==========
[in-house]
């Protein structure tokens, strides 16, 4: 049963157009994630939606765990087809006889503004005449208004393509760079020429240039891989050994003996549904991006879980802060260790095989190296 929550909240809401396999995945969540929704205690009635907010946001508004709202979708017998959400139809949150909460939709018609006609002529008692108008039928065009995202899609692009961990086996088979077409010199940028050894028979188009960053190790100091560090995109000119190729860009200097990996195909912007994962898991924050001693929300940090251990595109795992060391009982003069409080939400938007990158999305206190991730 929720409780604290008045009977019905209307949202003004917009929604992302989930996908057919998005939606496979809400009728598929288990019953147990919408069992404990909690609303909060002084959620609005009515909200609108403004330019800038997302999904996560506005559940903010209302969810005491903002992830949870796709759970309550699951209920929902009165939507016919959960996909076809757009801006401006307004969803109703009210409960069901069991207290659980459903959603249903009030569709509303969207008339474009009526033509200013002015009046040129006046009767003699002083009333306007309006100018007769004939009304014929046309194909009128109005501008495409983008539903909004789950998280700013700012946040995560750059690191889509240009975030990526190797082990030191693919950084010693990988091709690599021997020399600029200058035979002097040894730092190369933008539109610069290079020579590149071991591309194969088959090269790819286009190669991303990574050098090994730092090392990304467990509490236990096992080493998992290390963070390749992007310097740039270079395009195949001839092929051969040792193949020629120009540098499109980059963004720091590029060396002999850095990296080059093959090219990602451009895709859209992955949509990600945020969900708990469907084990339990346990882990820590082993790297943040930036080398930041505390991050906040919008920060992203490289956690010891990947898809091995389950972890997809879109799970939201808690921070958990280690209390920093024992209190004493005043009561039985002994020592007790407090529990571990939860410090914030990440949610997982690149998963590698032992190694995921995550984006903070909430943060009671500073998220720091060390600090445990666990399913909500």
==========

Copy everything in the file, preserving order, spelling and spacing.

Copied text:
[in-house]
């Protein structure tokens, strides 16, 4: 049963157009994630939606765990087809006889503004005449208004393509760079020429240039891989050994003996549904991006879980802060260790095989190296 929550909240809401396999995945969540929704205690009635907010946001508004709202979708017998959400139809949150909460939709018609006609002529008692108008039928065009995202899609692009961990086996088979077409010199940028050894028979188009960053190790100091560090995109000119190729860009200097990996195909912007994962898991924050001693929300940090251990595109795992060391009982003069409080939400938007990158999305206190991730 929720409780604290008045009977019905209307949202003004917009929604992302989930996908057919998005939606496979809400009728598929288990019953147990919408069992404990909690609303909060002084959620609005009515909200609108403004330019800038997302999904996560506005559940903010209302969810005491903002992830949870796709759970309550699951209920929902009165939507016919959960996909076809757009801006401006307004969803109703009210409960069901069991207290659980459903959603249903009030569709509303969207008339474009009526033509200013002015009046040129006046009767003699002083009333306007309006100018007769004939009304014929046309194909009128109005501008495409983008539903909004789950998280700013700012946040995560750059690191889509240009975030990526190797082990030191693919950084010693990988091709690599021997020399600029200058035979002097040894730092190369933008539109610069290079020579590149071991591309194969088959090269790819286009190669991303990574050098090994730092090392990304467990509490236990096992080493998992290390963070390749992007310097740039270079395009195949001839092929051969040792193949020629120009540098499109980059963004720091590029060396002999850095990296080059093959090219990602451009895709859209992955949509990600945020969900708990469907084990339990346990882990820590082993790297943040930036080398930041505390991050906040919008920060992203490289956690010891990947898809091995389950972890997809879109799970939201808690921070958990280690209390920093024992209190004493005043009561039985002994020592007790407090529990571990939860410090914030990440949610997982690149998963590698032992190694995921995550984006903070909430943060009671500073998220720091060390600090445990666990399913909500």